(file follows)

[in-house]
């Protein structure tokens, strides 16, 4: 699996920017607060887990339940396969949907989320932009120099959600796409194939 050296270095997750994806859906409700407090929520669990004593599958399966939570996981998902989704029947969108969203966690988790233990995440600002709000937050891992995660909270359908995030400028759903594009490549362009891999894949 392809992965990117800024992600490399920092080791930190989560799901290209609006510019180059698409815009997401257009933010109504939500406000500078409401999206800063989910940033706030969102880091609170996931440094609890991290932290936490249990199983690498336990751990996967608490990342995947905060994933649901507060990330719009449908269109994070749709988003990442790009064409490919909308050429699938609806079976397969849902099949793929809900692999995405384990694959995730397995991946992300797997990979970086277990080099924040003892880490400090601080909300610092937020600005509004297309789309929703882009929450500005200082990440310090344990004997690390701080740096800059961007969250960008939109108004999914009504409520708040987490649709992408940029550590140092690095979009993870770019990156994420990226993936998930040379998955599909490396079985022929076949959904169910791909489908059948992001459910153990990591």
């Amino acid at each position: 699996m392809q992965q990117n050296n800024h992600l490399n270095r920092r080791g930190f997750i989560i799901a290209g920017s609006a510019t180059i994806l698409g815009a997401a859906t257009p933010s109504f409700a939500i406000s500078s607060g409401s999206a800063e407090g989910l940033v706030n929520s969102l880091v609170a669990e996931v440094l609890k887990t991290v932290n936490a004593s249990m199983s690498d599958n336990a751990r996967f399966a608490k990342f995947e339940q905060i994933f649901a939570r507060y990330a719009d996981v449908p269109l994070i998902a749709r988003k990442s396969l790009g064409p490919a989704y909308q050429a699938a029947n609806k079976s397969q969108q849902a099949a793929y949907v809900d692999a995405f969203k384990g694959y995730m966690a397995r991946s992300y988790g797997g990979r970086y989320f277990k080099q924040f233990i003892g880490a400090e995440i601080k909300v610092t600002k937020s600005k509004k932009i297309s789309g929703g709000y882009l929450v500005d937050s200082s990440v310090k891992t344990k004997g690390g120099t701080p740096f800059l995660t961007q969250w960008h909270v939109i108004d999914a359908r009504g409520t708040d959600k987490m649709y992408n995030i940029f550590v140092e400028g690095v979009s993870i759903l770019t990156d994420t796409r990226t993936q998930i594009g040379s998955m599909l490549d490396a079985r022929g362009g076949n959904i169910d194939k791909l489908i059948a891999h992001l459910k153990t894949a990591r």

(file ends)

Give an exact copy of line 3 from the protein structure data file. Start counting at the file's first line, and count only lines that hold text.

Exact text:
């Amino acid at each position: 699996m392809q992965q990117n050296n800024h992600l490399n270095r920092r080791g930190f997750i989560i799901a290209g920017s609006a510019t180059i994806l698409g815009a997401a859906t257009p933010s109504f409700a939500i406000s500078s607060g409401s999206a800063e407090g989910l940033v706030n929520s969102l880091v609170a669990e996931v440094l609890k887990t991290v932290n936490a004593s249990m199983s690498d599958n336990a751990r996967f399966a608490k990342f995947e339940q905060i994933f649901a939570r507060y990330a719009d996981v449908p269109l994070i998902a749709r988003k990442s396969l790009g064409p490919a989704y909308q050429a699938a029947n609806k079976s397969q969108q849902a099949a793929y949907v809900d692999a995405f969203k384990g694959y995730m966690a397995r991946s992300y988790g797997g990979r970086y989320f277990k080099q924040f233990i003892g880490a400090e995440i601080k909300v610092t600002k937020s600005k509004k932009i297309s789309g929703g709000y882009l929450v500005d937050s200082s990440v310090k891992t344990k004997g690390g120099t701080p740096f800059l995660t961007q969250w960008h909270v939109i108004d999914a359908r009504g409520t708040d959600k987490m649709y992408n995030i940029f550590v140092e400028g690095v979009s993870i759903l770019t990156d994420t796409r990226t993936q998930i594009g040379s998955m599909l490549d490396a079985r022929g362009g076949n959904i169910d194939k791909l489908i059948a891999h992001l459910k153990t894949a990591r």